May 30, 2005

Except for the head cold I caught on our second day in Scotland -- which was pretty much gone by our sixth day in Scotland -- there is very little that Lloyd and I would change about our trip. We liked the little town in which we lived, we liked our tiny room-with-a-view on the second floor of the guest house, we really liked our hostess and her family, we had a blast on our numerous day trips to Edinburgh and Glasgow, we even enjoyed the bus rides back and forth from Edinburgh to Galashiels, where we could charge up our batteries for a good day's city prowling and then relax, tired but happy, on the ride home, watching hills roll, water flow and sheep safely graze. There is only one change we would make for any future trips, even though to do so would deprive us of our hostess's warm company and excellent breakfasts: in the future, we would like a place with a kitchen in which we can do our own cooking. That way, we could actually buy the lovely produce and meats we found at the markets, bring them back to the room and actually cook them. That way, I would not have to spend much of my vacation in a state of longing, wishing I could make my own stovies long after the coffee shop with the best stovies in town was closed for the day, wishing I could make a compote or pie out of the screaming-red stalks of rhubarb displayed outside the health-food store across the street, craving the weird, spiky, peppery but not-at-all bitter arugula which formed the basis of one of my two lunches at Valvona and Crolla. You spend two weeks in this excitable state, and it creates certain expectations in your cooking life when you get home, expectations that can be deferred but not denied.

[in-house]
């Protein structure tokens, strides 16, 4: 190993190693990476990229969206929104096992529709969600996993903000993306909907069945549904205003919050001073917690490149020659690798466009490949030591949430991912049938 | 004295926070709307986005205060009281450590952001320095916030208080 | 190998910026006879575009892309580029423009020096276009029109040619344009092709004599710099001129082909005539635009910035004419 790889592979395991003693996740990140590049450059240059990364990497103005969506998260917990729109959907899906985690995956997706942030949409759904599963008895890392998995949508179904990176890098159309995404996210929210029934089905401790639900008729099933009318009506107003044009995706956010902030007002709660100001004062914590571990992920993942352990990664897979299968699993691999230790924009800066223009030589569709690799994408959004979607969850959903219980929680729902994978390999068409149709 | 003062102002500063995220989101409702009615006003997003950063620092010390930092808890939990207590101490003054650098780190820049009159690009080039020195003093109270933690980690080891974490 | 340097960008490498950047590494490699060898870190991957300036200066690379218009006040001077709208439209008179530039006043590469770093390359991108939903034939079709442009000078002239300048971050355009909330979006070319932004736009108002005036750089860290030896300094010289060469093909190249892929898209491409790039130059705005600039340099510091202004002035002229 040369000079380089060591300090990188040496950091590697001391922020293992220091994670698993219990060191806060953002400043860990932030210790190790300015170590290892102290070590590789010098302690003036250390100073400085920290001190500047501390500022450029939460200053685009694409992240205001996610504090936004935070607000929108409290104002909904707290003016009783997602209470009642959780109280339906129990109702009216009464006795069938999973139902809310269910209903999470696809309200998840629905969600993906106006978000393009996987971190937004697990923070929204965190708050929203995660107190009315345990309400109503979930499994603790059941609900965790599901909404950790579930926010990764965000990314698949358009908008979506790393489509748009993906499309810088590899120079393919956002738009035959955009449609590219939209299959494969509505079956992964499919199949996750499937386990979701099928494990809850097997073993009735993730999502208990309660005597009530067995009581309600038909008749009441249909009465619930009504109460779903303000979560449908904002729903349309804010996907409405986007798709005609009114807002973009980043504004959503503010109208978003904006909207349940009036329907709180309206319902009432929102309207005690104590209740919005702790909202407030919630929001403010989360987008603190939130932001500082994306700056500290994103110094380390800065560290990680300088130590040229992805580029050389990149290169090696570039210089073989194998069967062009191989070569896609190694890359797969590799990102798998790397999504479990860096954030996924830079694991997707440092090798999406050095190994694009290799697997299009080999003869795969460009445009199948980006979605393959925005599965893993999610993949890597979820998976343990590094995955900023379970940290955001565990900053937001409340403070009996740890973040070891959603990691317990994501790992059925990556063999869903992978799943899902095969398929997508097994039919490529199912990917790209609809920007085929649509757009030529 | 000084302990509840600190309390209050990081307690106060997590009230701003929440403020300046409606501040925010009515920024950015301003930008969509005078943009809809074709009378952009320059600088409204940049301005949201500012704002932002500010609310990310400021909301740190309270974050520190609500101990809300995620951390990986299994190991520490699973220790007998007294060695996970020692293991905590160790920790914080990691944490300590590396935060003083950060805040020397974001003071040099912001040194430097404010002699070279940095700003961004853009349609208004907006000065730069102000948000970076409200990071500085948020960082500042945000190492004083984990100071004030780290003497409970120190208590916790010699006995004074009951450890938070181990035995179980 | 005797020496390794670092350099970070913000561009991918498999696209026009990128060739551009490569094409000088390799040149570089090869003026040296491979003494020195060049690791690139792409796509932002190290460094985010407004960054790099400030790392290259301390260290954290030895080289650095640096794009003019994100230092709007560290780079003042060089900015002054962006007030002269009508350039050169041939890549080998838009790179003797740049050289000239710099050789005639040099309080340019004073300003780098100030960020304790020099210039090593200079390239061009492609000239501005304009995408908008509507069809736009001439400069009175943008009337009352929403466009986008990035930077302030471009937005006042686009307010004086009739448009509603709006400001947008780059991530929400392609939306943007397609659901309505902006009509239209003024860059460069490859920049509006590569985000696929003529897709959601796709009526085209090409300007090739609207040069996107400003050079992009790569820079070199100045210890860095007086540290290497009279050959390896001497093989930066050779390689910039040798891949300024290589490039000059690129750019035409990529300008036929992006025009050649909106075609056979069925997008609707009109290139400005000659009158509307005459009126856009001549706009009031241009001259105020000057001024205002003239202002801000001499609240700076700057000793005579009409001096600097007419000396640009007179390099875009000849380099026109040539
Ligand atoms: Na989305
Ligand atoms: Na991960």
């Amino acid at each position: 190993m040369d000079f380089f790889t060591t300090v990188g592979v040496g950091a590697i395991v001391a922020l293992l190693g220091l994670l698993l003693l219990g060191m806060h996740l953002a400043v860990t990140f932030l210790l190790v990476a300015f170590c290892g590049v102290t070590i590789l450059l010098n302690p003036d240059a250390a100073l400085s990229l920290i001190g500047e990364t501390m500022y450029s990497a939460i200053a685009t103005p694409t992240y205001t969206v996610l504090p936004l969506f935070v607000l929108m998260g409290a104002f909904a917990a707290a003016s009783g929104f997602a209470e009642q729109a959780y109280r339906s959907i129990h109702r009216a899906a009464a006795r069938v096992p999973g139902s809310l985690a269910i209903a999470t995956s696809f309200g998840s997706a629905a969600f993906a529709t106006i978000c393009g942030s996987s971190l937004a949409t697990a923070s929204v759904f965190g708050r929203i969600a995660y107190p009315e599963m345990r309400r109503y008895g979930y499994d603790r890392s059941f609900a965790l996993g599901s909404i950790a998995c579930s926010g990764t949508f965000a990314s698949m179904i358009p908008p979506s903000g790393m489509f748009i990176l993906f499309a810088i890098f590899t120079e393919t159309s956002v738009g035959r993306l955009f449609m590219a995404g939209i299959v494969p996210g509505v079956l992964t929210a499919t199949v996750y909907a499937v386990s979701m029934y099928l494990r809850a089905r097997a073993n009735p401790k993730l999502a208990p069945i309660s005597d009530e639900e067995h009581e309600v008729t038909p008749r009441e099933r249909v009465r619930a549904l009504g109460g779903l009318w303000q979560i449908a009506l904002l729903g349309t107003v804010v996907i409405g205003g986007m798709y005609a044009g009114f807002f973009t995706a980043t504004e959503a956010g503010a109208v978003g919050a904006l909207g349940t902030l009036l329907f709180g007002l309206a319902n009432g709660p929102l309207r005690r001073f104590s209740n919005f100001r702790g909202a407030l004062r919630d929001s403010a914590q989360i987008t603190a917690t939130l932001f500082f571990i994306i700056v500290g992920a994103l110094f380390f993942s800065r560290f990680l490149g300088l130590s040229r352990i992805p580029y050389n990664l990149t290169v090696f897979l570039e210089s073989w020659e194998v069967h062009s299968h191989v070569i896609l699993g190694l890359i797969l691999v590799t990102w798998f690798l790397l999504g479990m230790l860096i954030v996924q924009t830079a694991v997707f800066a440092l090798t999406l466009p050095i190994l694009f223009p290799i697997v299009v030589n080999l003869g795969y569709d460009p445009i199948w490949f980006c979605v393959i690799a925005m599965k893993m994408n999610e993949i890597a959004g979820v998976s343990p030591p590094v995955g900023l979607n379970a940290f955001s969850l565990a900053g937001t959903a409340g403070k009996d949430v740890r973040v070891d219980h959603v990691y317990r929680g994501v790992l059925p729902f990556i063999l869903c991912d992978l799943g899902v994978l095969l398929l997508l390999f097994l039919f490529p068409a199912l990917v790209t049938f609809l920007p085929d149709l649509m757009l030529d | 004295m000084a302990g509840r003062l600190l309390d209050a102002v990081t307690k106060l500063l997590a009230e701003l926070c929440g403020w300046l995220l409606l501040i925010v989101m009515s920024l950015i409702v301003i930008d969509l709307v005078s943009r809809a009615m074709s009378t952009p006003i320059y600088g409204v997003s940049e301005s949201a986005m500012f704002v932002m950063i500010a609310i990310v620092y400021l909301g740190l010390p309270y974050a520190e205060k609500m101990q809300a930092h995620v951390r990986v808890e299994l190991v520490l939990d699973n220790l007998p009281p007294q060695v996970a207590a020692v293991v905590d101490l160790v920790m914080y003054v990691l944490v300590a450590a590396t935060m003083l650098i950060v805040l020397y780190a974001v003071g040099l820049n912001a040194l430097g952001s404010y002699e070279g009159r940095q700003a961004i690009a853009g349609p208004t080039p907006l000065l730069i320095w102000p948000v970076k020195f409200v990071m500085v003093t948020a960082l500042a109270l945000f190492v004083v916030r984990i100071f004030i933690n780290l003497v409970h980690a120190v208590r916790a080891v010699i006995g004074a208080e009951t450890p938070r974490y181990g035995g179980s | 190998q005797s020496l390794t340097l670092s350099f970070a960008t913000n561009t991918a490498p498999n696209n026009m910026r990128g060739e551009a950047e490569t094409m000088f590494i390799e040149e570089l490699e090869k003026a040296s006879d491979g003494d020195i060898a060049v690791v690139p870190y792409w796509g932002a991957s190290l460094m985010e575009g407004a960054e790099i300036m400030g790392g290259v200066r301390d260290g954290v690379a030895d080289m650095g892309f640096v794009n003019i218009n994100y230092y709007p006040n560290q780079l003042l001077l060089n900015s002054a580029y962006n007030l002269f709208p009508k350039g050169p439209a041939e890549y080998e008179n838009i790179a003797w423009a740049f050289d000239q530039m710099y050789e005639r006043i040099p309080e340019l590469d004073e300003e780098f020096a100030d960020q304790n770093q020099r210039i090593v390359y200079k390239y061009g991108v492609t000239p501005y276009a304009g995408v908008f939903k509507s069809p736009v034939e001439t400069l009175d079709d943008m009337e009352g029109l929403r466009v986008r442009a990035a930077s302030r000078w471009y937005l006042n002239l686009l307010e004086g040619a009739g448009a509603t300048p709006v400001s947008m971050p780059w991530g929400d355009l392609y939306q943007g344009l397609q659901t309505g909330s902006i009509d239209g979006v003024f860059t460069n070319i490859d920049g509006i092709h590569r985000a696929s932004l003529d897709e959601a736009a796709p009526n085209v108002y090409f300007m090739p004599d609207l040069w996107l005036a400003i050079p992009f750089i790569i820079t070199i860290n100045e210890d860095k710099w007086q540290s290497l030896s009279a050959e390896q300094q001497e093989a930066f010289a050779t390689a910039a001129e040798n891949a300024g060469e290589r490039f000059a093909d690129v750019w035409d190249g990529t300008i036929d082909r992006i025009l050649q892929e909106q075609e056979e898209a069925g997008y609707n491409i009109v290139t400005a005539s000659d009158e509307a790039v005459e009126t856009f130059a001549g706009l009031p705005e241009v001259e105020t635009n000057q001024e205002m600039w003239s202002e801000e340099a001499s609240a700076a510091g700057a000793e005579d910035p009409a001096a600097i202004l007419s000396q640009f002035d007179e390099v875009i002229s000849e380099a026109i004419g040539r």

Deferred they were, though, at least for a week, when I spent my first week back in New York stumbling through the accumulated paperwork at LuthorCorp and some (for lack of a better phrase) complex and interesting personal events. Our first weekend back at home was spent in Philadelphia, in the bosom of family and Salvador Dali (not literally, of course), and while I wouldn't trade a weekend in my mom's company for all the pastry in France, I still knew, as I left the office under a brilliant blue sky on Friday afternoon, that I was long overdue for a market romp.

You might say I overdid it on the rhubarb. I always do. This is because I can get a lot of mileage out of rhubarb. A smallish bag will yield maybe a bit of compote. A bigger bag will yield a batch of jam. But a really big bag will yield a batch of jam *and* a batch of rhubarb and strawberry jam and some more for compote and maybe a bit left for pig's bum, a steamed pudding of vanilla sponge and rhubarb that is much more delicious than its snickering-schoolboy name would imply. I have become so good at overbuying rhubarb that it now becomes a ritual: I go through the mountain of rhubarb on the table at the Locust Grove Farm stand at the greenmarket; I chat with the guys behind the table, all the while seeking out the reddest stalks I can find, and hey, presto, there's my 3 1/2 to 5 pounds of rhubarb in the bag. On Wednesday I came to the market at lunch and the rhubarb was all gone, but another stand had the first New Jersey strawberries of the season. Saturday there were no strawberries, but there was plenty of rhubarb. They'll dovetail one of these weekends, but in the meantime, I found myself with 4 pounds of rhubarb and only a vague idea of what to do with it. Because I had forgotten to stock up on butter and stick it in the freezer before we went away, I was down to a single stick. Pie was right out. Crumble was doable, but I didn't want to stint, which I would have had to do to have enough butter for the rest of our meals during the week. (We don't eat a lot of butter, but we do like to have an omelet or fritatta at least once a week, and I often find that as soon as I don't think I need any butter, it turns out that I do.) I could have made jam, but that would have meant searching out jars, buying new lids, and going through the boiling-water-canning routine, which is great fun when you plan for it but a bit tiring for a spur-of-the-moment adventure.